ond Delaware Regiment resting on our right. The regiment advanced with the brigade rapidly and steadily under a sharp fire from the enemy, whom we drove before us, killing, wounding, and taking many prisoners. Our loss on the 2nd was:
Officers and men Killed Wounded Missing Total
Commissioned officers 4 7 -- 11
Enlisted men 11 54 18 83
Total 15 61 18 94
On the morning of the 3d, the Sixty-fourth was in line on the left of the brigade, and mustered for action 1 field officer, 5 captains, 6 lieutenants, and 85 enlisted men with rifles. Colonel Bingham being wounded and at division hospital, the command of the regiment devolved upon Major Bradley. Breastworks were built to our front, which proved a defense against the heavy cannonading received from the enemy on that day. Our only loss this day was 1 man wounded on picket, under the command of Captain W. W. Wait. I am happy to say, as far as came to my knowledge, every officer and enlisted man did his duty in such a manner as to honor himself, his regiment, his brigade, and his country. On the 4th, we buried our dead and held short religious services, conducted by the chaplain of the One hundred and forty-fifth Pennsylvania Regiment. On Sunday morning, the 5th, we had an inspection of arms. At 4 p. m. the regiment marched with its brigade in the direction of Frederick City, Md.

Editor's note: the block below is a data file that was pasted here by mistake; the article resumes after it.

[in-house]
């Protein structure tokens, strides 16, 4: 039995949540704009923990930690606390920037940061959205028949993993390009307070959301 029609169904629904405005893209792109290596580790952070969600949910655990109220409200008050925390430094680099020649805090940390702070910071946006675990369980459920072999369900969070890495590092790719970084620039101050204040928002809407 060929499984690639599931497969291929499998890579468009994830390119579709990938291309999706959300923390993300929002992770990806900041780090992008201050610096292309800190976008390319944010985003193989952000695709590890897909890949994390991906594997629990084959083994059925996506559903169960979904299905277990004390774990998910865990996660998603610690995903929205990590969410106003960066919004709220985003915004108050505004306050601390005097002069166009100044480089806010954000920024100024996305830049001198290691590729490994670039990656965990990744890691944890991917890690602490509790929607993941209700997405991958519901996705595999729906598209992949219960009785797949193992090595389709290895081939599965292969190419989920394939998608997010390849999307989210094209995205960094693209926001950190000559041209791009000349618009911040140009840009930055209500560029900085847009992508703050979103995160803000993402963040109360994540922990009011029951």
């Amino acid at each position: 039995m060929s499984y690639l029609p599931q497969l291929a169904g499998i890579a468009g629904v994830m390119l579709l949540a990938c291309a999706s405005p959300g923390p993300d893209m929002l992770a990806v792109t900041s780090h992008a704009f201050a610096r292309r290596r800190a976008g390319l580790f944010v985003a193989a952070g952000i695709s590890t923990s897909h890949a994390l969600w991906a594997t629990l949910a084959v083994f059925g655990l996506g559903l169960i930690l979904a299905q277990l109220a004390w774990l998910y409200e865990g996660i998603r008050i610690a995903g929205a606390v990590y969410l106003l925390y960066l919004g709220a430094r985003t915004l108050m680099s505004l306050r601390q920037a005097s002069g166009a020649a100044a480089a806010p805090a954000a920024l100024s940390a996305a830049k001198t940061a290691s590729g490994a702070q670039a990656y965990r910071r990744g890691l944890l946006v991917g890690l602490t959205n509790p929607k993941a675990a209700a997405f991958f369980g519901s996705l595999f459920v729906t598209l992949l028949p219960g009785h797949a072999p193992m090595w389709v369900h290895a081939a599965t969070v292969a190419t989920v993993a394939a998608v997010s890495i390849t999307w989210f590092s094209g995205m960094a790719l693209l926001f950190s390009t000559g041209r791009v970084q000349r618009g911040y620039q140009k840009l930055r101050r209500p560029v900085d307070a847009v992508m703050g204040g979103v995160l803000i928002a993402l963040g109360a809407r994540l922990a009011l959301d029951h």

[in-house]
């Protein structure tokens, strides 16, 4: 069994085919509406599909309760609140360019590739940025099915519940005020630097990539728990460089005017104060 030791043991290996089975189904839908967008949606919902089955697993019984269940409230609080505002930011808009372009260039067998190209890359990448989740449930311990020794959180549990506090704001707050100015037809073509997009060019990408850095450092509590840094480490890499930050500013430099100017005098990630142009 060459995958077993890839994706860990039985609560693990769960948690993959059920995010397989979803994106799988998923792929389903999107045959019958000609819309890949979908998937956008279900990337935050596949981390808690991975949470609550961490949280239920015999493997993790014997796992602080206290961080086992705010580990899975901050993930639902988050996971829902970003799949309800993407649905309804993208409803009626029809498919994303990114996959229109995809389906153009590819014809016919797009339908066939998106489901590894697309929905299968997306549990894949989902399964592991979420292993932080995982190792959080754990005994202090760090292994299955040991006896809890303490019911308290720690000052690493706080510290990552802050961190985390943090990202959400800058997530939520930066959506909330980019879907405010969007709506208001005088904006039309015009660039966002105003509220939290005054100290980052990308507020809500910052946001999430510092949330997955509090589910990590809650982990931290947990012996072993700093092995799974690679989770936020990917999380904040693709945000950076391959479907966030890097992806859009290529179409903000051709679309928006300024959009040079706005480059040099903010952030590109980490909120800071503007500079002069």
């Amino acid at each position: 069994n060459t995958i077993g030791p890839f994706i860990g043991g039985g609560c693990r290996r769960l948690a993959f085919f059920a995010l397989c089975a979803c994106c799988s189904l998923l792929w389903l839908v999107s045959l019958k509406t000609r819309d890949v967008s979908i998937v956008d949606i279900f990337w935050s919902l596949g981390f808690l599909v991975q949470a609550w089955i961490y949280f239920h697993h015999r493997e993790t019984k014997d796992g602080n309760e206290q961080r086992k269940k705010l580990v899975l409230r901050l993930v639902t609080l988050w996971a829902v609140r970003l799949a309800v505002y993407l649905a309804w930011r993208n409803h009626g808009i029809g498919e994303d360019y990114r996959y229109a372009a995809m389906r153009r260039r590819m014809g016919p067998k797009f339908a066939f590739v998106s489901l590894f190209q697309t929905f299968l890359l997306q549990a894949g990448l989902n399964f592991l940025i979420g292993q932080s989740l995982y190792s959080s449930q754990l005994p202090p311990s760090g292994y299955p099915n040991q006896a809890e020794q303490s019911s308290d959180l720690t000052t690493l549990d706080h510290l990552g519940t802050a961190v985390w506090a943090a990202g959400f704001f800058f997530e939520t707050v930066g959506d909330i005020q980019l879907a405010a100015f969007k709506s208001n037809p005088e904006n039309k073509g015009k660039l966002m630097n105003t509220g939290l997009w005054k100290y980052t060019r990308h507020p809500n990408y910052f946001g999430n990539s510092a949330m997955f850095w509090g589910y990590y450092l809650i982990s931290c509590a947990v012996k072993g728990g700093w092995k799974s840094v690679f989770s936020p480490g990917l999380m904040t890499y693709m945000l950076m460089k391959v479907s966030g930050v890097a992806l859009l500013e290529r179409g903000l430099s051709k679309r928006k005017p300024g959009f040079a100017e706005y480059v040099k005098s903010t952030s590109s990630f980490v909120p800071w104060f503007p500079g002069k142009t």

Most respectfully, yours,
L. W. BRADLEY,
Major, Comdg. Sixty-fourth New York Volunteers.
Lieutenant CHARLES P. HATCH,
Acting Assistant Adjutant-General, Brooke's Brigade.
NEAR KELLY'S FORD, VA.,
August 15, 1863.
SIR: I have the honor to submit the following report of the proceedings of the Sixty-fourth New York Volunteers from June 28 till the time of going into camp near Warrenton: Tuesday, June 28, the regiment, under the command of Colonel D. G. Bingham, marched with the brigade at 6 a. m. from Barnesville, Md. After a march of 12 miles, bivouacked on the banks of the Monocacy, 3 miles from Frederick City. On the 29 th, we were ordered to be in readiness to move at 6 a. m., at which time the regiment marched with the brigade toward Uniontown, at which place we arrived in the evening, after a march of over 30 miles. On the 30th, we remained at Uniontown, and the regiment was mustered for pay.